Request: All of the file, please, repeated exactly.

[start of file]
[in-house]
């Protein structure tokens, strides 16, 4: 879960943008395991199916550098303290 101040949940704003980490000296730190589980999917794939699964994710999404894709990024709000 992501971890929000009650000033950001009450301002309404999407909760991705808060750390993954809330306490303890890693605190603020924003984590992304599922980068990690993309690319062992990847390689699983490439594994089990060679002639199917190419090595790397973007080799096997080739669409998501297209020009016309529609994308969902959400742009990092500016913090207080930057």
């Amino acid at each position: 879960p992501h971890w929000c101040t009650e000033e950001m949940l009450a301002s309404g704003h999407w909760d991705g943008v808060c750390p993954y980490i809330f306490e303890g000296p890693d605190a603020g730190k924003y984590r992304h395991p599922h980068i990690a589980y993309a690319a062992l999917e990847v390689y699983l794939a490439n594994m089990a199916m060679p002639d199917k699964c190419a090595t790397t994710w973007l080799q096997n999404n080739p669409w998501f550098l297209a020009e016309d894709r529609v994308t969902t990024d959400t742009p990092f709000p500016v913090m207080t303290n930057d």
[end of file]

[in-house]
């Protein structure tokens, strides 16, 4: 879960943008395991199916550098303290 101040949940704003980490000296730190589980999917794939699964994710999404894709990024709000 992501971890929000009650000033950001009450301002309404999407909760991705808060750390993954809330306490303890890693605190603020924003984590992304599922980068990690993309690319062992990847390689699983490439594994089990060679002639199917190419090595790397973007080799096997080739669409998501297209020009016309529609994308969902959400742009990092500016913090207080930057």
């Amino acid at each position: 879960p992501h971890w929000c101040t009650e000033e950001m949940l009450a301002s309404g704003h999407w909760d991705g943008v808060c750390p993954y980490i809330f306490e303890g000296p890693d605190a603020g730190k924003y984590r992304h395991p599922h980068i990690a589980y993309a690319a062992l999917e990847v390689y699983l794939a490439n594994m089990a199916m060679p002639d199917k699964c190419a090595t790397t994710w973007l080799q096997n999404n080739p669409w998501f550098l297209a020009e016309d894709r529609v994308t969902t990024d959400t742009p990092f709000p500016v913090m207080t303290n930057d």